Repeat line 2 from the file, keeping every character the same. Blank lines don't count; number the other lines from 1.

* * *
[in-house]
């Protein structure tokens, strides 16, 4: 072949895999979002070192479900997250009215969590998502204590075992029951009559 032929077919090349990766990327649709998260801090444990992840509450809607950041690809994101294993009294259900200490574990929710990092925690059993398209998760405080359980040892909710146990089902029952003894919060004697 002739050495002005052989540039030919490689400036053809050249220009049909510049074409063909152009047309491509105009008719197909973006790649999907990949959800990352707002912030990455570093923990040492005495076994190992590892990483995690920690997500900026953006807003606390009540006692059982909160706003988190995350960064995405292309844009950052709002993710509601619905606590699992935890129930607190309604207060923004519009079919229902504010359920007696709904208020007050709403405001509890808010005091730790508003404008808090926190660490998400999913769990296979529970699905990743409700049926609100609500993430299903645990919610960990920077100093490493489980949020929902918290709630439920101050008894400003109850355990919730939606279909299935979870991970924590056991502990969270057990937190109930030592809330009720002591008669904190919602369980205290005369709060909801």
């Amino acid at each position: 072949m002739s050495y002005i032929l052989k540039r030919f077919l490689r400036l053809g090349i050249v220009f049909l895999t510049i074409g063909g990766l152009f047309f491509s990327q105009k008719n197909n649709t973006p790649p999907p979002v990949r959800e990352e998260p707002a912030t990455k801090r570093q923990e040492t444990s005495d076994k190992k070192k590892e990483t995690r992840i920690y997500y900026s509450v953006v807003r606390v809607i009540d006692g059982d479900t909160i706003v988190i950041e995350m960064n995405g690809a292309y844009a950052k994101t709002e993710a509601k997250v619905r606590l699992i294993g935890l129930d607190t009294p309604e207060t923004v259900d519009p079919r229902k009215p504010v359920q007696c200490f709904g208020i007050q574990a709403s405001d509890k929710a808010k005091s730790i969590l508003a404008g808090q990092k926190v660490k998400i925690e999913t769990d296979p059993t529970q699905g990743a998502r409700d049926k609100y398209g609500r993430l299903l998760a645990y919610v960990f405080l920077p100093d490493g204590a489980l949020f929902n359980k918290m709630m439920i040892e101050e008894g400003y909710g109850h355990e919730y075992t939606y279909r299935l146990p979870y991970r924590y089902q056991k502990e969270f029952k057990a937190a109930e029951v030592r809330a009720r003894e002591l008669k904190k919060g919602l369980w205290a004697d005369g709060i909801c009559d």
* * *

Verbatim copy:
């Protein structure tokens, strides 16, 4: 072949895999979002070192479900997250009215969590998502204590075992029951009559 032929077919090349990766990327649709998260801090444990992840509450809607950041690809994101294993009294259900200490574990929710990092925690059993398209998760405080359980040892909710146990089902029952003894919060004697 002739050495002005052989540039030919490689400036053809050249220009049909510049074409063909152009047309491509105009008719197909973006790649999907990949959800990352707002912030990455570093923990040492005495076994190992590892990483995690920690997500900026953006807003606390009540006692059982909160706003988190995350960064995405292309844009950052709002993710509601619905606590699992935890129930607190309604207060923004519009079919229902504010359920007696709904208020007050709403405001509890808010005091730790508003404008808090926190660490998400999913769990296979529970699905990743409700049926609100609500993430299903645990919610960990920077100093490493489980949020929902918290709630439920101050008894400003109850355990919730939606279909299935979870991970924590056991502990969270057990937190109930030592809330009720002591008669904190919602369980205290005369709060909801």